Got 'em every time.

    Waikato, or on the road • Since Apr 2014 • 1346 posts Report Reply

  • Katharine Moody, in reply to Rosemary McDonald,

    Taxes on alchohol come no where near to contributing to the costs.It’d be the same if dope was decriminalised.

    But the same cannot be said of tax on tobacco. A Treasury paper of some years ago (when the Maori Party was pushing for the three-year series on tobacco tax rises that have now been almost fully implemented) said at the time the health costs associated with tobacco consumption were already (at that time) more than met through the existing excise tax collected.

    If there is a will – there is a way (and a way to over-penalise, if there are thought to be other considerations beyond cost-recovery).

    Wellington • Since Sep 2014 • 798 posts Report Reply

  • Russell Brown, in reply to Rosemary McDonald,

    Taxes on alchohol come no where near to contributing to the costs.

    It’d be the same if dope was decriminalised.

    Got any evidence for that? Pretty much everyone who wants to use cannabis in NZ uses it already. Most people try it, most people stop. And the legal status of cannabis is a long way down the list of the reasons that people stop.

    Taxpayers currently spend $100 million annually enforcing cannabis prohibition. It’s very likely indeed that some of that money would be better spent on public health.

    I’d like to see more discussion on why so many have to chemically alter their conciousness just to relax, have a good time, cope with their life.

    Treating drug use as a moral failure has been a particularly unsuccessful approach.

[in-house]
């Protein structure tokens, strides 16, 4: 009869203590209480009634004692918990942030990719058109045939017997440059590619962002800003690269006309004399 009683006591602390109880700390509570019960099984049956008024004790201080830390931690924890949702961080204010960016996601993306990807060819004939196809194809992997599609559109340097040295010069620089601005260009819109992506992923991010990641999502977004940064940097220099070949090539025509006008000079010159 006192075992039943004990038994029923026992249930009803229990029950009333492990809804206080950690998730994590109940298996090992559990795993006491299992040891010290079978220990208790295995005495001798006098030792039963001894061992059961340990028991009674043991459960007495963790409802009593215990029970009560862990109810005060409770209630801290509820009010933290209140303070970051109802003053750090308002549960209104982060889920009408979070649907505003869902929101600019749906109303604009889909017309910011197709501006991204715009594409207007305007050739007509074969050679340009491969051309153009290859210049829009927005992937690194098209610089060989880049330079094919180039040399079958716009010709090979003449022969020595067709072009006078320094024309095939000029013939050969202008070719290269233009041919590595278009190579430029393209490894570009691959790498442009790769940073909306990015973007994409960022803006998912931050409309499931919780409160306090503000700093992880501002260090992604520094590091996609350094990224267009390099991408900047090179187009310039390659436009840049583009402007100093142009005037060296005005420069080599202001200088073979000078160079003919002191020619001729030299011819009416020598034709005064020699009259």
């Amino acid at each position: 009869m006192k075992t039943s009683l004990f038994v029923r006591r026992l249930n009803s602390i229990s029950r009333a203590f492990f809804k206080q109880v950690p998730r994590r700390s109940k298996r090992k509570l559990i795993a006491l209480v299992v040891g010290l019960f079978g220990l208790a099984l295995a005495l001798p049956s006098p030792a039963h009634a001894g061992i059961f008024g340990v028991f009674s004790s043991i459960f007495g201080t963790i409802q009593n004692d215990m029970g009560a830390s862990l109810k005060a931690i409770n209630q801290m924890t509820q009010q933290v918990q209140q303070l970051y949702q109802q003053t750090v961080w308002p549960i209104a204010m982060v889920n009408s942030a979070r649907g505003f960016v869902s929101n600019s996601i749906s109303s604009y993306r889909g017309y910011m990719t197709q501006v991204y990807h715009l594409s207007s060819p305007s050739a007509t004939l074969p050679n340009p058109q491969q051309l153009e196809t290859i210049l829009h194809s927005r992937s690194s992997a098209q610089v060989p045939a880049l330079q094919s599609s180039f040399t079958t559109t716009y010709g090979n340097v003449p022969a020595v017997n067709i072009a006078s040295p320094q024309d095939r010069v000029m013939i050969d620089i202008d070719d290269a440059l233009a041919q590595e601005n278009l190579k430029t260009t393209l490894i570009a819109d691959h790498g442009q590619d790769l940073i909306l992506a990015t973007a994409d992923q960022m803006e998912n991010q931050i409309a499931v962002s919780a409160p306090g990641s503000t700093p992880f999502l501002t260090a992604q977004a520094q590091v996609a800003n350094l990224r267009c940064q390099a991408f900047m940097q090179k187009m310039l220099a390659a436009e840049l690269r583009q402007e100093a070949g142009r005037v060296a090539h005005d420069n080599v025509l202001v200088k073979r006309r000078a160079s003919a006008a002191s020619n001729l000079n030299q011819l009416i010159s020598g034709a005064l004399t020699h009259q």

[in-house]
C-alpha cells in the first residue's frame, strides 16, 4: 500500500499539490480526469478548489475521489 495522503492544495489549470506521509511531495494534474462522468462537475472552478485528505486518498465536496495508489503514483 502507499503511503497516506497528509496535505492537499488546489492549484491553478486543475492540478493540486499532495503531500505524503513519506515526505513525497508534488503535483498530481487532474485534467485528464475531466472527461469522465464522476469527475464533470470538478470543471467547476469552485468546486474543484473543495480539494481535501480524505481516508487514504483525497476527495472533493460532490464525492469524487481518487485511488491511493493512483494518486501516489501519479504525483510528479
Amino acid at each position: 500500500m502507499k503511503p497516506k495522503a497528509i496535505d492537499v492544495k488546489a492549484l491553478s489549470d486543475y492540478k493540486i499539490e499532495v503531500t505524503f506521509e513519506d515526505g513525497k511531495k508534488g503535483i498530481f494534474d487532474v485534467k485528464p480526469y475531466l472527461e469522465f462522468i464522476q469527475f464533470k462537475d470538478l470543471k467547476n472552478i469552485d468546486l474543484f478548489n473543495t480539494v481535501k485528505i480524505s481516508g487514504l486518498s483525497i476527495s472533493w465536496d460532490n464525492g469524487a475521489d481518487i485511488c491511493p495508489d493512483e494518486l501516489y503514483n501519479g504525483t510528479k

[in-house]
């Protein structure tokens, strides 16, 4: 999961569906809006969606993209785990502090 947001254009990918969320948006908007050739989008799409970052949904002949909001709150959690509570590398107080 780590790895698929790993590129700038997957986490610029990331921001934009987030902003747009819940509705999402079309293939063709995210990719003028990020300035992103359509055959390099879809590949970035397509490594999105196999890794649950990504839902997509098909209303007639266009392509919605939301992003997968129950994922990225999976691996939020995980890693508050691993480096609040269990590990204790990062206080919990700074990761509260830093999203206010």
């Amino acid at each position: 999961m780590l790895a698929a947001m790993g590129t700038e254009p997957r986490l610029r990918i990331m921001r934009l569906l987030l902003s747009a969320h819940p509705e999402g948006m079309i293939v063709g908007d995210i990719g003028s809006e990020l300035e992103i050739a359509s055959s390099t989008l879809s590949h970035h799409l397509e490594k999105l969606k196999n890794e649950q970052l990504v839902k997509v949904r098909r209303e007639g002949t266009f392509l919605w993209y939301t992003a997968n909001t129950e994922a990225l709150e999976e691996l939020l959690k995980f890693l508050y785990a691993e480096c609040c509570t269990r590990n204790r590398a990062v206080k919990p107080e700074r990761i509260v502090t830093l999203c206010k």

Auckland • Since Nov 2006 • 22848 posts Report Reply

  • linger, in reply to Rosemary McDonald,

    I worked in the Drug and Alchohol sector

    Interesting way of putting it; care to elaborate? The context suggests this may not have been in the supply side of the industry.

    Tokyo • Since Apr 2007 • 1941 posts Report Reply

  • Rosemary McDonald, in reply to linger,

    No, dealing, with the splatter.

    I understand it is unfashionable to resist decriminalisation of anything.

    I have had "Prohibition of alchohol didn't work!!!!" screamed in my face by an Alliance Party member promoting legalising cannabis.

    He wasn't having to see on a daily basis the lives interrupted by alchohol and drug abuse.

    Generations.

    If decriminalisation, legalisation (and resulting control and regulation) and taxation will contribute towards better control of supply, education and mitigation of negative effects....why do we have such a HUGE problem with booze?

    "Moral failure"....hmmm....New Zealanders are fucking miserable folk when you look at our statisitics for child neglect, abuse and murder, drug and alchohol associated harm (from actual use...not any legal considerations), suicide in all age groups....but our young people especially.

    Why?

    Waikato, or on the road • Since Apr 2014 • 1346 posts Report Reply

  • Rosemary McDonald, in reply to Rosemary McDonald,

    And....

    A school comprising of children from some 28 families realised that their appalling record for 'learning outcomes' was largely due to the parents/caregivers use of alchohol, dope and other more harmful drugs.

    They asked all families to sign a "drug and alchohol free' contract....for the sake of their children. Supports via the local Iwi were available to help families make the change.

    4 out of 28 families made that commitment.

    At least 2 of the 4 signees felt their only option was to remove their children from the school.

    And so it goes.

    There was a tangi for a young local woman who had died...yes...drugs were a siginificant part of her life.

    As her coffin was being carried from the Marae to the Urupa along the highway, 'mourners' were standing around drinking beer and smoking dope,

    Respect. Not.

    These people do not give a shit if its legal or not.

    Moral failure....right there.

    Waikato, or on the road • Since Apr 2014 • 1346 posts Report Reply

  • Joe Wylie, in reply to Rosemary McDonald,

    These people

    Oh for fuck’s sake.
    Seriously, what does this kind of dehumanising drivel serve beyond big-noting your own sense of moral superiority?

    flat earth • Since Jan 2007 • 4593 posts Report Reply

  • Alfie, in reply to Rosemary McDonald,